When you've gotten the basics down, and you've learned to communicate with a database, it's not too early to jump right into some simple application development, and then you can learn and refine from there. What takes you from programming a single page to developing a full-scale application is essentially learning to pass information from page to page and to manage state during a user's browsing session. When users click on links to see database-driven content (like a link in a list of weblog entries, or a user's profile on a social networking site), you'll likely need to pass GET parameters through the URL. If they're filling out a form to be processed on the next page, you'll likely use POST to pass the form data. If you're logging them in, you'll probably use the SESSION to save information about who the current user is, so that subsequent pages are aware of the user's logged-in state until they leave the site. Each of these "scopes" of global variables are already built in to the PHP/Apache environment, so it's less about learning HOW to use them is more of a matter of learning WHEN to use them. Below, you'll see ex
The $_GET variable is a global that is available to any page, and contains the variables that have been specified in the URL when the page loaded. This is most commonly used when linking a user to certain content on a site (like view_weblog_entry.php?weblog_id=3 or see_user_profile.php?user_id=14). It is NOT typically used for submitting a form to be processed (see the section about $_POST below), and most certainly not for processing logins, since the information passed is visible in the URL. Below you'll see a simple example of a page code that outputs the value for "x" that is passed in the "query string" of the URL (the stuff after the "?"). Note that the parameters in the URL are separated by the "&" symbol.
Try it: code/GlobalGet.php?x=1&y=2
The $_POST variable is another global that contains all information sent by a form (if the 'method' in the form tag was 'post') on the previous page. The variable names are whatever was assigned as the 'name' of each input tag in the form, and their values are whatever was contained in the 'value' (or the selected option(s)) when the form was filled out and submitted. These inputs could include hidden, text, textarea, select, checkbox, radios, etc. Below you'll see a form that includes several of these elements, and the code for an output page that grabs their information for processing and display.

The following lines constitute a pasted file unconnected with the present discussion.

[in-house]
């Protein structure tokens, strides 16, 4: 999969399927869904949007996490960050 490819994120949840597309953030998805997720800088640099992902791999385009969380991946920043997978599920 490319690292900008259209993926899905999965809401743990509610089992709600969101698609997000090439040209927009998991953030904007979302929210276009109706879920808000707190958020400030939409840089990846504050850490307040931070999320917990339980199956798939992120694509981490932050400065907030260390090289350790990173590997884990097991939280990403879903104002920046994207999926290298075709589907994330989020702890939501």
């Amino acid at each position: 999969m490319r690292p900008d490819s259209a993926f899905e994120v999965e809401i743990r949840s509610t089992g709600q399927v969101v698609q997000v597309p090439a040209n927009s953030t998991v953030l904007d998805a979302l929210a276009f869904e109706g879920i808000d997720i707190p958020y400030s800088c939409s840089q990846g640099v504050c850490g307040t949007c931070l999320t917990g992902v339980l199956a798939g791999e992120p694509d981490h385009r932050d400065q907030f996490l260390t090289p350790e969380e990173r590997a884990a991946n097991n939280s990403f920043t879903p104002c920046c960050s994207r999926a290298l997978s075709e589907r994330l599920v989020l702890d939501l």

The $_SESSION array is a variable that holds information made available on each page by matching cookies stored on the user's system and used to match them to a current browsing session on each page they visit. By saving from - and reading to - the $_SESSION variable, information about the user and their browsing experience can be saved for use on other pages without having to pass the information through forms and URLs. To demonstrate this particular effect, fill out the form below (a simple text input), and submit the page. You'll see some output on the result page indicating that something has happened. Close that page and then refresh this one, and you'll see that the information saved from your form input on the other page is available to this one, because you're still browsing in the same session.
Then Reload this Page and note the change in the SESSION['x'] value above.
COMING SOON: In this section, we'll set up some wrappers to include in all files (thus making certain site-wide markup and functionality readily available on all pages without too much clutter). We'll then develop a simple user login system, including building a table for user data, creating a login form, and writing some code to handle a login and then maintain the logged-in state throughout the rest of the site.
Recommended next: Object-Oriented PHP